"It's so unsettled -- he could be back pitching in two weeks, or he could miss the rest of the year," Leyland said of Zumaya. "That's how sensitive it is."
The timing of this setback comes as somewhat of a surprise, considering the way Zumaya has pitched lately. Though he has been inconsistent at times, Zumaya's velocity on Friday was as hard or harder as it has been all season, and he seemed especially well-rested and healthy coming out of the All-Star break.
"He had control issues, but there was no sign anything was bothering him," Leyland said.
With Zumaya out for an unspecified period of time, Leyland has already made plans to reshuffle his bullpen. Brandon Lyon is going to be the primary eighth-inning man setting up closer Fernando Rodney, with Bobby Seay facing tough left-handed hitters in the late innings. Leyland said he was planning the move before the injury because of Zumaya's recent struggles.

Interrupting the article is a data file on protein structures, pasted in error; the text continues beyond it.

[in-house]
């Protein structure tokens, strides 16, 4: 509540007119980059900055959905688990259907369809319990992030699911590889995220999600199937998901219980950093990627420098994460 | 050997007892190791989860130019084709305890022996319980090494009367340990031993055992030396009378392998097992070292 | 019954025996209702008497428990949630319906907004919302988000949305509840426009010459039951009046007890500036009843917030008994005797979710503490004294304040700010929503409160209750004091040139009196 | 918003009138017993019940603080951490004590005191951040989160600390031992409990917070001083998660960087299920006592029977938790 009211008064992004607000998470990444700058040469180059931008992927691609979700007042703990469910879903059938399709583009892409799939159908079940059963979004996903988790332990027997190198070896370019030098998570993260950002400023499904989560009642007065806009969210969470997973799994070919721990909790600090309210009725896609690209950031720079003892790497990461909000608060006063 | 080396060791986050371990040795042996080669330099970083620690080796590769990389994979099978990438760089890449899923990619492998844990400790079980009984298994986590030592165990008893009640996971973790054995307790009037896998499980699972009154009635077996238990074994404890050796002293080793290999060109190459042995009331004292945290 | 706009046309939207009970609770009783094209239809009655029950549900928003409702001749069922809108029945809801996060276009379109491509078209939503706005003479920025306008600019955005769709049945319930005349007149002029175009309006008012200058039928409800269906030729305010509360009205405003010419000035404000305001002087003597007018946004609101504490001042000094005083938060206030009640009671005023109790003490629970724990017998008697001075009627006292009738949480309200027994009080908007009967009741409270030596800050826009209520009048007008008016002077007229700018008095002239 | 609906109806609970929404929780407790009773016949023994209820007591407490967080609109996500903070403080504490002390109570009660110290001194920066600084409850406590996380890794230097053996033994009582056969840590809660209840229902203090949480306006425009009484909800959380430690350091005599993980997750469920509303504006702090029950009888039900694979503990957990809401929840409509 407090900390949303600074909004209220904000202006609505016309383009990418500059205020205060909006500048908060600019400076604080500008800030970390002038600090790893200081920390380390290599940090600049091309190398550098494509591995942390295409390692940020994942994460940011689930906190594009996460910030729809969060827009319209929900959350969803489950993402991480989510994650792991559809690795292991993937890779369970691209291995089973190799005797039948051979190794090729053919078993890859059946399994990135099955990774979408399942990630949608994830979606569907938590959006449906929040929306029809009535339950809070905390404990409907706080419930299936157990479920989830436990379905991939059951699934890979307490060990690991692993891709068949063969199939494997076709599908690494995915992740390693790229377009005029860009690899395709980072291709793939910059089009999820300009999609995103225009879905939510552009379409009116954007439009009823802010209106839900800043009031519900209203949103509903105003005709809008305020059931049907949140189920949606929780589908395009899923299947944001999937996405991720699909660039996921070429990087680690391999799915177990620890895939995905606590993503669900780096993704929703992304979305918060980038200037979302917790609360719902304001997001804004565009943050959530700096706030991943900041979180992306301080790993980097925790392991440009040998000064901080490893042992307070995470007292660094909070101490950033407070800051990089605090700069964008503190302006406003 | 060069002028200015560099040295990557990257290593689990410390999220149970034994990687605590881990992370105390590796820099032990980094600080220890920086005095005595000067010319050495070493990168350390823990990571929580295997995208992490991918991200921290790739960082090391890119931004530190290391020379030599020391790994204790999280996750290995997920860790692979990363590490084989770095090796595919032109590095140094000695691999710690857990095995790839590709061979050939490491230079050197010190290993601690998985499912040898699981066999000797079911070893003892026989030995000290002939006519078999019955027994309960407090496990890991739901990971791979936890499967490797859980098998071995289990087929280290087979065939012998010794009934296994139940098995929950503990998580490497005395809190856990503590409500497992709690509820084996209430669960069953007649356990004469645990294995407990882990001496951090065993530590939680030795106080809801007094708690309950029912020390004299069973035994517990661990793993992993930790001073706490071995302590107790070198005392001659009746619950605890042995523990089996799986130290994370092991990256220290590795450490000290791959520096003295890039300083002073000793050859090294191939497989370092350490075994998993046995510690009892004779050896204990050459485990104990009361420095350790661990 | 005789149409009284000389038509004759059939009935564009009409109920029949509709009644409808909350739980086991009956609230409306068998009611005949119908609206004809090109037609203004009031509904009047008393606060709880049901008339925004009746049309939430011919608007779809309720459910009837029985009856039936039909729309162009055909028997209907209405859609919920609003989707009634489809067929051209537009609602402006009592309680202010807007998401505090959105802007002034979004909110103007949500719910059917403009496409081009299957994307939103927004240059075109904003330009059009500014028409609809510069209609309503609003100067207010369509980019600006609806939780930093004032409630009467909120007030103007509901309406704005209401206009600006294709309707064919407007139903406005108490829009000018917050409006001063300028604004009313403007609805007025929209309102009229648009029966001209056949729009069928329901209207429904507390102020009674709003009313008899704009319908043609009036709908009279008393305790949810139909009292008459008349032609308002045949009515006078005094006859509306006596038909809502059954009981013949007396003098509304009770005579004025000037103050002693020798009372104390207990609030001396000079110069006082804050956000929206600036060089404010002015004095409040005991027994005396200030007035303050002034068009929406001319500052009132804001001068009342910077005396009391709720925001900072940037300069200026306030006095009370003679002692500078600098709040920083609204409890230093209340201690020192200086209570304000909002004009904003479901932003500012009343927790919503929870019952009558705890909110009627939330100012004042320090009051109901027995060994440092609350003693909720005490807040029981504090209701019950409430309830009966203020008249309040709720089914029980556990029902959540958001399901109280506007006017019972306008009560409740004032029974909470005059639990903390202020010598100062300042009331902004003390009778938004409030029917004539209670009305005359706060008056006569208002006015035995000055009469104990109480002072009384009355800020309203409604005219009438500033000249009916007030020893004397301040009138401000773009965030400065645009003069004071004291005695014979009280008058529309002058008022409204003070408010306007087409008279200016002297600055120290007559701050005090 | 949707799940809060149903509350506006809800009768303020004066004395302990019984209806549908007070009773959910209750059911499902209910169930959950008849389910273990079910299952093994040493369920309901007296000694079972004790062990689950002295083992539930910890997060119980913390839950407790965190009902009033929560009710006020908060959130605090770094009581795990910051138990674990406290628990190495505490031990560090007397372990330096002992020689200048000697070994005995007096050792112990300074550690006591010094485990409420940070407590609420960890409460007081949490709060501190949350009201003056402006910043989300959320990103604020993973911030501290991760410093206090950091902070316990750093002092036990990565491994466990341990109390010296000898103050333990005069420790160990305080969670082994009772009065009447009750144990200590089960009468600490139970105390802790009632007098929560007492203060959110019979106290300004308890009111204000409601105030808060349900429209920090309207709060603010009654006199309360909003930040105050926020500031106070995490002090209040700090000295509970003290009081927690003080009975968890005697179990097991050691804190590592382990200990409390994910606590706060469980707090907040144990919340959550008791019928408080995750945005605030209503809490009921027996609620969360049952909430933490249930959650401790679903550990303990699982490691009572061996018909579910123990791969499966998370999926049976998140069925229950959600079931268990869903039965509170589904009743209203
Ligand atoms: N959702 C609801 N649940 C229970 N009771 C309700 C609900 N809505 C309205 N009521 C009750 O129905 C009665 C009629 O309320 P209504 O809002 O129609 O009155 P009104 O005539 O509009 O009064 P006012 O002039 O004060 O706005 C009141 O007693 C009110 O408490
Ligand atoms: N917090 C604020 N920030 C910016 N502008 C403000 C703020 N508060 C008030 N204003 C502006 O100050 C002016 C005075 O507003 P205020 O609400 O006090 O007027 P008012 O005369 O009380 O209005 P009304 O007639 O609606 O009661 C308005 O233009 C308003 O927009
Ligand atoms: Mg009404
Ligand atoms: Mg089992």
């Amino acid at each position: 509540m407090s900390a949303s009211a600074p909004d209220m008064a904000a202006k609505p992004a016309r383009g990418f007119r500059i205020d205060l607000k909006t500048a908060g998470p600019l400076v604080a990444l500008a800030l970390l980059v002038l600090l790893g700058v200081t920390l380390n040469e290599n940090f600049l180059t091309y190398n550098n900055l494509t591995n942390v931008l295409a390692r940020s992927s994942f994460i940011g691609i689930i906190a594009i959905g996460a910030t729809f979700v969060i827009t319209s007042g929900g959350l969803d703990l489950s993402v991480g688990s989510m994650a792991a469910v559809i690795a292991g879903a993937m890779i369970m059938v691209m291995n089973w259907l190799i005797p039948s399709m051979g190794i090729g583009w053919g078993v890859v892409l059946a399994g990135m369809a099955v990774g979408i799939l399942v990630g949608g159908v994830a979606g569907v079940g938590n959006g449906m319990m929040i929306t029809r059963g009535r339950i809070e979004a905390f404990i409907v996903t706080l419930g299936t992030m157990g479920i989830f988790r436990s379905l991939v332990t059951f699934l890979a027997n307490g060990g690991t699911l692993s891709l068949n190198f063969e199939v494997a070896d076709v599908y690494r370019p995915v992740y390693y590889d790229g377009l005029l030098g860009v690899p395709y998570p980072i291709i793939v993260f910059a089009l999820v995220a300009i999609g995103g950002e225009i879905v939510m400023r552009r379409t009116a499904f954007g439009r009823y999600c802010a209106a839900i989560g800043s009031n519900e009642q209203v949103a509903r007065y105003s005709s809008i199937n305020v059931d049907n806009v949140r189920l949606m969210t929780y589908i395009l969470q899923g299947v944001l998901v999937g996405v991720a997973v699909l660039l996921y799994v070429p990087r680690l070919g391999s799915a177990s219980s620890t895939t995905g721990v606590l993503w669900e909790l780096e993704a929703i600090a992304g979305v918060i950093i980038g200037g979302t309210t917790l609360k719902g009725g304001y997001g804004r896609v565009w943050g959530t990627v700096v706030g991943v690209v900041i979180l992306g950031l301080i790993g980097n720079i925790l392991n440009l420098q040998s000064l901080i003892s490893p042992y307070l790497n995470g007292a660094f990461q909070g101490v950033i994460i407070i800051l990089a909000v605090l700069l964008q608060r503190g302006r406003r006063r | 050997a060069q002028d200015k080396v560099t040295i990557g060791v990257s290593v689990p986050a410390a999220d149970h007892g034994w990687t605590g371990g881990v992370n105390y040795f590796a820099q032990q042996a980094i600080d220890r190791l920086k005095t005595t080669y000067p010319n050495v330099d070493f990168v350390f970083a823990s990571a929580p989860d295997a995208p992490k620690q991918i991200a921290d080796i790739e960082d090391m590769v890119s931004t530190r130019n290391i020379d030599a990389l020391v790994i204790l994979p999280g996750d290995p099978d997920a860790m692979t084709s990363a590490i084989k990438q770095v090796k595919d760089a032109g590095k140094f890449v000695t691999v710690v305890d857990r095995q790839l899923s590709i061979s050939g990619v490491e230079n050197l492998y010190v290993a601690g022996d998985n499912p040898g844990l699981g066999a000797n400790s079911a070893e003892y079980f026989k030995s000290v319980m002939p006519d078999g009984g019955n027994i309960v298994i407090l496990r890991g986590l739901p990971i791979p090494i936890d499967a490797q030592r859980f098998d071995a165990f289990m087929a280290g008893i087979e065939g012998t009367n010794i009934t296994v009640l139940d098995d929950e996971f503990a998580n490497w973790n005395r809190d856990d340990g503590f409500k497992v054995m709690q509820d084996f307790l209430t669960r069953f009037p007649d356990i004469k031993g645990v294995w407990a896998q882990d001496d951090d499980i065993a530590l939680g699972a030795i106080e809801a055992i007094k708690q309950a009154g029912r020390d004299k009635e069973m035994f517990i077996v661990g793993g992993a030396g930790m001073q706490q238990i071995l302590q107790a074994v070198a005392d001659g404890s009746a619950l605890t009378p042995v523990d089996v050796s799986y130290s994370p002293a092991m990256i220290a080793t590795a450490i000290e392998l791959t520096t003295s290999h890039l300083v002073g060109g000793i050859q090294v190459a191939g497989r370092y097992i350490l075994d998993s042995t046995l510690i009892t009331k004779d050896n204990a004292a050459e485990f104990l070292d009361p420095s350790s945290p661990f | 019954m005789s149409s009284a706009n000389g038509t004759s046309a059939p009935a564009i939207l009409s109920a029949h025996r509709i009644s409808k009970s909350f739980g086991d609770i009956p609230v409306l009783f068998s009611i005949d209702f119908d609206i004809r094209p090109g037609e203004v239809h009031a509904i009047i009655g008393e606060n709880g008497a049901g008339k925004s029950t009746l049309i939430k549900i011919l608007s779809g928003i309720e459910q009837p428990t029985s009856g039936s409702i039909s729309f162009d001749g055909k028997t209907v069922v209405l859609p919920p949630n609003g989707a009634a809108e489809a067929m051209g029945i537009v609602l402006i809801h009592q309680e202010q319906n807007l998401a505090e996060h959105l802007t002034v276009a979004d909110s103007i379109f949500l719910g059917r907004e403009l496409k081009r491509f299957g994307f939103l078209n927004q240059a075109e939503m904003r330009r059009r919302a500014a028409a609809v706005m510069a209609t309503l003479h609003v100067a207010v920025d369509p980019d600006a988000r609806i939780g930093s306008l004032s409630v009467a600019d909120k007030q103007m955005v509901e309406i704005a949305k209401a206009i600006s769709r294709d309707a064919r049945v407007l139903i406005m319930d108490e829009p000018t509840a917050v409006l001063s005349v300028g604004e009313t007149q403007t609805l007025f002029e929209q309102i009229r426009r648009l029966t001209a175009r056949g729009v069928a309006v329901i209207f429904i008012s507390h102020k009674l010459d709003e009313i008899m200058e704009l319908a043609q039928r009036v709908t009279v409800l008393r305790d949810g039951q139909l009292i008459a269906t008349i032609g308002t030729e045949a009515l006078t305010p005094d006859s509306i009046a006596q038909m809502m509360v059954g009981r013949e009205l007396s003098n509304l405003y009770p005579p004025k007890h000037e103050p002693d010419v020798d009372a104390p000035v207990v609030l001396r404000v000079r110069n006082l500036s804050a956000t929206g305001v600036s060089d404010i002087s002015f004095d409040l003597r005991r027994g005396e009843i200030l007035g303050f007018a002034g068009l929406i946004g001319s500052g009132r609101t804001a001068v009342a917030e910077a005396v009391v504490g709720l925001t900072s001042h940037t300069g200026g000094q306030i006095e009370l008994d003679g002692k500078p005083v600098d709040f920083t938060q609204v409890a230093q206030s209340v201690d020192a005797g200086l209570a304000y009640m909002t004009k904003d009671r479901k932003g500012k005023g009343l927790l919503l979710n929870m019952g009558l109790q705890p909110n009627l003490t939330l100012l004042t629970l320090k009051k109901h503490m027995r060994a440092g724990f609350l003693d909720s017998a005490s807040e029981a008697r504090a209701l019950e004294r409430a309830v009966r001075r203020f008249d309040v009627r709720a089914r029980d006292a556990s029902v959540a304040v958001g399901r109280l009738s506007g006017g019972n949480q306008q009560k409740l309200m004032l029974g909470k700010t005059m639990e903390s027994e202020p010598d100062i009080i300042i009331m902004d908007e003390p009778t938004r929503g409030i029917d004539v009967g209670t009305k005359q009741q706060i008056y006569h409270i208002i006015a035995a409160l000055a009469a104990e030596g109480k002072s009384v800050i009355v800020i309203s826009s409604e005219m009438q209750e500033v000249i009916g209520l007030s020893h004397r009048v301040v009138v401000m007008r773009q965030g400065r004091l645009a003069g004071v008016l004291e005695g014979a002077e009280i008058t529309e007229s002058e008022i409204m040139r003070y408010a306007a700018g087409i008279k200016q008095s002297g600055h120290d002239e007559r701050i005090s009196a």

The newcomer, Perry, will be used mostly in the middle innings, serving as a bridge between the starter and the setup relievers. The Tigers hoped to keep the 22-year-old in the Minors longer, but Perry was the best option in the farm system to replace Zumaya on short notice.
"I think he's done OK," Leyland said. "I think he's been a little inconsistent, but he was the definite choice of everybody down there."
This injury for Zumaya is an alarming additional chapter to what has been a brutal stretch in his career. After an impressive rookie season in 2006, helping lead the Tigers to the World Series, Zumaya has been plagued by a score of injuries that have prevented him from regaining that dominant form.
Most recently, Zumaya spent most of April on the DL with a sore right shoulder and has been inconsistent with his arm slot since returning to the team. As a result of the mechanical difficulties, Zumaya is just 3-3 this year with a 4.94 ERA.
The Tigers still believe Zumaya can ultimately find the success he enjoyed three years ago. Still, at this point, 2006 is starting to feel like eons ago.
"I am concerned for the kid," Leyland said. "This has been a nightmare for the kid for a couple years now. You're concerned for him -- obviously for his well-being, as well as the ballclub's, obviously. But that's the way it is."